Criminal Justice-COAS | Theories of Crime and Deviance
P200 | 1881 | Tillotson

Few things capture our imagination and touch our lives like criminal
events. We are bombarded by tales of violent crime on television,
through the radio, and over the internet. Most of us have some
experience with crime, either personally or through acquaintances.
Such exposure always leaves us asking, “Why?”
The main objective of this course is to provide a broad overview to
the study of the crime and its causes. First we will look at
different approaches to defining, conceptualizing, and measuring
crime. We will look at crime’s distribution in society by age,
gender, and race, along with recent trends in criminal offending and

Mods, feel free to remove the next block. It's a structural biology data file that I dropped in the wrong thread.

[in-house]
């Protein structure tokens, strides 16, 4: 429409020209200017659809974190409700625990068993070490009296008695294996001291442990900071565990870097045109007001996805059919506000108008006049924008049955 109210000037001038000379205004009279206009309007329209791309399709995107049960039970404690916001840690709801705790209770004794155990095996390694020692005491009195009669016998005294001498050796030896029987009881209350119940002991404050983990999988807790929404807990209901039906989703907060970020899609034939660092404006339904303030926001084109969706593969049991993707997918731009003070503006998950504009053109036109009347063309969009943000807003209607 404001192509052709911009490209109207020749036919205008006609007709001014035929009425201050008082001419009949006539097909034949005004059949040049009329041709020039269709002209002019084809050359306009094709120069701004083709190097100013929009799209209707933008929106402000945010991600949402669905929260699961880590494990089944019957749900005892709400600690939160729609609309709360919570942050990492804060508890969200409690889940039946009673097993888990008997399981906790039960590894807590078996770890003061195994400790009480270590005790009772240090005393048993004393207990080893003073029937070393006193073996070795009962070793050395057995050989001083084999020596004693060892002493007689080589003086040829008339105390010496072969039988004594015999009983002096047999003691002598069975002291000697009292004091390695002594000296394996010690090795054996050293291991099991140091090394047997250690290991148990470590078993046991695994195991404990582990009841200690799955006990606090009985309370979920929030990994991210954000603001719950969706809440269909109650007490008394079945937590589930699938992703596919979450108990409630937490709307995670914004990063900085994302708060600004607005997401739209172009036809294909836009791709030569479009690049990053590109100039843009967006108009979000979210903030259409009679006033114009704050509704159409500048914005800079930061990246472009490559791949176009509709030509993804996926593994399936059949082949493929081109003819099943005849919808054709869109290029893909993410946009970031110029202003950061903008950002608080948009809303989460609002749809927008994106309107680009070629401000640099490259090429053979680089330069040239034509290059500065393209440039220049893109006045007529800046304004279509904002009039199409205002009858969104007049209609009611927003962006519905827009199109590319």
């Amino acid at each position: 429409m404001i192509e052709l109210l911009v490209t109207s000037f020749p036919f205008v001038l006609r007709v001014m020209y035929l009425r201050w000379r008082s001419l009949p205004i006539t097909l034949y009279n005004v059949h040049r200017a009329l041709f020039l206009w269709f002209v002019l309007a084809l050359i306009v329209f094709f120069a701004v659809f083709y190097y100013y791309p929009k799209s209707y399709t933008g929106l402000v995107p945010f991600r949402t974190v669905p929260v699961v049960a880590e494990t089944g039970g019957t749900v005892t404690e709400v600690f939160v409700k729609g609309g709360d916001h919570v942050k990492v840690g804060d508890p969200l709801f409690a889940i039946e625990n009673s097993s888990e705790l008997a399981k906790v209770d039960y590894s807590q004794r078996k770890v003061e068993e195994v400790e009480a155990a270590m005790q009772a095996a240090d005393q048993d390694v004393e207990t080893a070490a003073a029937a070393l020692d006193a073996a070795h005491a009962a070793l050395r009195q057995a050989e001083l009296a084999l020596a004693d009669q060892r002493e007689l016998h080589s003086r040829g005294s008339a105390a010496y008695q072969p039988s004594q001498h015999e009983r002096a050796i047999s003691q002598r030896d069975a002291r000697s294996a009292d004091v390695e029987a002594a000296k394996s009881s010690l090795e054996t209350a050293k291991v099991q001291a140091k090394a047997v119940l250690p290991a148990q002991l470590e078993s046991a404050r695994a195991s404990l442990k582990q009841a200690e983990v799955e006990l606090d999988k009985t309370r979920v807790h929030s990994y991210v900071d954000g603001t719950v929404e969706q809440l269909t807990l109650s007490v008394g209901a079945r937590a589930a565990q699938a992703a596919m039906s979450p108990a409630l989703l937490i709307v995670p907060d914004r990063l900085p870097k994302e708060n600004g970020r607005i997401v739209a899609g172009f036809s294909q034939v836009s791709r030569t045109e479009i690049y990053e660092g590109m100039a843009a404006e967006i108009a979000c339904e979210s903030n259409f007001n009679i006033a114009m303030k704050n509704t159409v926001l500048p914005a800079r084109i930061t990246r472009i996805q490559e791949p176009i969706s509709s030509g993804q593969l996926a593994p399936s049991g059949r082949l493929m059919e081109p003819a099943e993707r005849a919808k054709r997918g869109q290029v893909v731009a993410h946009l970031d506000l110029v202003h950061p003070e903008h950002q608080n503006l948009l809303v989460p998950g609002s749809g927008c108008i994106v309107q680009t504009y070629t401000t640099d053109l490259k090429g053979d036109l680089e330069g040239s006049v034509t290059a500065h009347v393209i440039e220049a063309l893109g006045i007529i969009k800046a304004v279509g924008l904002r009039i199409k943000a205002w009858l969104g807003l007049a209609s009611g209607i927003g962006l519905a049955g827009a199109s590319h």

victimization. Forming the basis for remainder of the course, we
will then look at the positivist and classical perspectives from
which much of Criminological theory has evolved. This will be
followed by an examination of specific theories from sociological,
cultural, structural, and developmental perspectives.

While this is a required course for all criminal justice majors, it
also fulfills distribution requirements for other schools in the
College of Arts & Sciences.

Class Meeting:  11:30-12:30 a.m., Monday-Friday, Ballantine 005

Instructor:  Stephen Tillotson, criminal justice department